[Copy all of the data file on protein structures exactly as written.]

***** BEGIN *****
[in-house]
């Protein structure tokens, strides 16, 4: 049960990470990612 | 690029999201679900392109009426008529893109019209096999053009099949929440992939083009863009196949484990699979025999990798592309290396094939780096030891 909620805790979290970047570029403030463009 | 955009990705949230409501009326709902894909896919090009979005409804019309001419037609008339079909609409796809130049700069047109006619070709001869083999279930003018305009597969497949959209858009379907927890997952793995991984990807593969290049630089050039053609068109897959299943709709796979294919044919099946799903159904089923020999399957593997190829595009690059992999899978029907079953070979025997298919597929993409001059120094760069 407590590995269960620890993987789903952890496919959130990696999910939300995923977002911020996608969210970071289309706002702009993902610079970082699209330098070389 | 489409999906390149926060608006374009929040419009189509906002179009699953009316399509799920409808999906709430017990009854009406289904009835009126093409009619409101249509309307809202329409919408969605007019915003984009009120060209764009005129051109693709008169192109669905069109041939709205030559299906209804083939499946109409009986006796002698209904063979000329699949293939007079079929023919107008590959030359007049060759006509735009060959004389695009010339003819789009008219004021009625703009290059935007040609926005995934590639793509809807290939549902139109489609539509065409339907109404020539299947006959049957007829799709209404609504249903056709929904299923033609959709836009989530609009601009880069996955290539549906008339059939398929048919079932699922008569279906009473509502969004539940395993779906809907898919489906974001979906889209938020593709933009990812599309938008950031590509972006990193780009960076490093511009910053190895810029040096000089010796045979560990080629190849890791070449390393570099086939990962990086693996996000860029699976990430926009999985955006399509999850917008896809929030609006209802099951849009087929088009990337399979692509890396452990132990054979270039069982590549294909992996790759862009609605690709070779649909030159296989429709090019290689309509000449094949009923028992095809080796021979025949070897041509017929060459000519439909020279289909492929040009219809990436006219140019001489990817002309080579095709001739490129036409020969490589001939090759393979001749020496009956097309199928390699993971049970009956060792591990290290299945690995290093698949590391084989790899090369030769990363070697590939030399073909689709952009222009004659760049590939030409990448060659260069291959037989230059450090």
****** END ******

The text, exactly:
[in-house]
């Protein structure tokens, strides 16, 4: 049960990470990612 | 690029999201679900392109009426008529893109019209096999053009099949929440992939083009863009196949484990699979025999990798592309290396094939780096030891 909620805790979290970047570029403030463009 | 955009990705949230409501009326709902894909896919090009979005409804019309001419037609008339079909609409796809130049700069047109006619070709001869083999279930003018305009597969497949959209858009379907927890997952793995991984990807593969290049630089050039053609068109897959299943709709796979294919044919099946799903159904089923020999399957593997190829595009690059992999899978029907079953070979025997298919597929993409001059120094760069 407590590995269960620890993987789903952890496919959130990696999910939300995923977002911020996608969210970071289309706002702009993902610079970082699209330098070389 | 489409999906390149926060608006374009929040419009189509906002179009699953009316399509799920409808999906709430017990009854009406289904009835009126093409009619409101249509309307809202329409919408969605007019915003984009009120060209764009005129051109693709008169192109669905069109041939709205030559299906209804083939499946109409009986006796002698209904063979000329699949293939007079079929023919107008590959030359007049060759006509735009060959004389695009010339003819789009008219004021009625703009290059935007040609926005995934590639793509809807290939549902139109489609539509065409339907109404020539299947006959049957007829799709209404609504249903056709929904299923033609959709836009989530609009601009880069996955290539549906008339059939398929048919079932699922008569279906009473509502969004539940395993779906809907898919489906974001979906889209938020593709933009990812599309938008950031590509972006990193780009960076490093511009910053190895810029040096000089010796045979560990080629190849890791070449390393570099086939990962990086693996996000860029699976990430926009999985955006399509999850917008896809929030609006209802099951849009087929088009990337399979692509890396452990132990054979270039069982590549294909992996790759862009609605690709070779649909030159296989429709090019290689309509000449094949009923028992095809080796021979025949070897041509017929060459000519439909020279289909492929040009219809990436006219140019001489990817002309080579095709001739490129036409020969490589001939090759393979001749020496009956097309199928390699993971049970009956060792591990290290299945690995290093698949590391084989790899090369030769990363070697590939030399073909689709952009222009004659760049590939030409990448060659260069291959037989230059450090």